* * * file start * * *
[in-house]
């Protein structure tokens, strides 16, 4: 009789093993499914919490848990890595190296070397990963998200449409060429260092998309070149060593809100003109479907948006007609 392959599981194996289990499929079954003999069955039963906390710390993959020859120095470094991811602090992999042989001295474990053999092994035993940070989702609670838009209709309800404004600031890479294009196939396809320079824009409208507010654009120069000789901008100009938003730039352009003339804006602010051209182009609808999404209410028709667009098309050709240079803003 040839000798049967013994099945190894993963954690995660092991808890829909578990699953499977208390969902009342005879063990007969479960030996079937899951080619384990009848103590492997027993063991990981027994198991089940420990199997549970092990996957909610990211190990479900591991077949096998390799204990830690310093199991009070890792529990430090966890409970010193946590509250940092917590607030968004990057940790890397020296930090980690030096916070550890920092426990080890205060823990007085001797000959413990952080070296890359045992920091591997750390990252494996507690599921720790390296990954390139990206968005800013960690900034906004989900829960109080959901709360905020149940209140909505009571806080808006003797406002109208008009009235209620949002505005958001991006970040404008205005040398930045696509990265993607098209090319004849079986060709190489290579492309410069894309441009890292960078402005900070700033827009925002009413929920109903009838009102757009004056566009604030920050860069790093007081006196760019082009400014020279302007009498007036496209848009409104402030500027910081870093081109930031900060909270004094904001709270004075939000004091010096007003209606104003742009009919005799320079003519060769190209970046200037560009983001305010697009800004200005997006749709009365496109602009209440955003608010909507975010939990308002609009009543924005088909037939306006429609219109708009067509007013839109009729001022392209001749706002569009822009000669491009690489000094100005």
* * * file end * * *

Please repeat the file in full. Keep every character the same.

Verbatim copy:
[in-house]
């Protein structure tokens, strides 16, 4: 009789093993499914919490848990890595190296070397990963998200449409060429260092998309070149060593809100003109479907948006007609 392959599981194996289990499929079954003999069955039963906390710390993959020859120095470094991811602090992999042989001295474990053999092994035993940070989702609670838009209709309800404004600031890479294009196939396809320079824009409208507010654009120069000789901008100009938003730039352009003339804006602010051209182009609808999404209410028709667009098309050709240079803003 040839000798049967013994099945190894993963954690995660092991808890829909578990699953499977208390969902009342005879063990007969479960030996079937899951080619384990009848103590492997027993063991990981027994198991089940420990199997549970092990996957909610990211190990479900591991077949096998390799204990830690310093199991009070890792529990430090966890409970010193946590509250940092917590607030968004990057940790890397020296930090980690030096916070550890920092426990080890205060823990007085001797000959413990952080070296890359045992920091591997750390990252494996507690599921720790390296990954390139990206968005800013960690900034906004989900829960109080959901709360905020149940209140909505009571806080808006003797406002109208008009009235209620949002505005958001991006970040404008205005040398930045696509990265993607098209090319004849079986060709190489290579492309410069894309441009890292960078402005900070700033827009925002009413929920109903009838009102757009004056566009604030920050860069790093007081006196760019082009400014020279302007009498007036496209848009409104402030500027910081870093081109930031900060909270004094904001709270004075939000004091010096007003209606104003742009009919005799320079003519060769190209970046200037560009983001305010697009800004200005997006749709009365496109602009209440955003608010909507975010939990308002609009009543924005088909037939306006429609219109708009067509007013839109009729001022392209001749706002569009822009000669491009690489000094100005």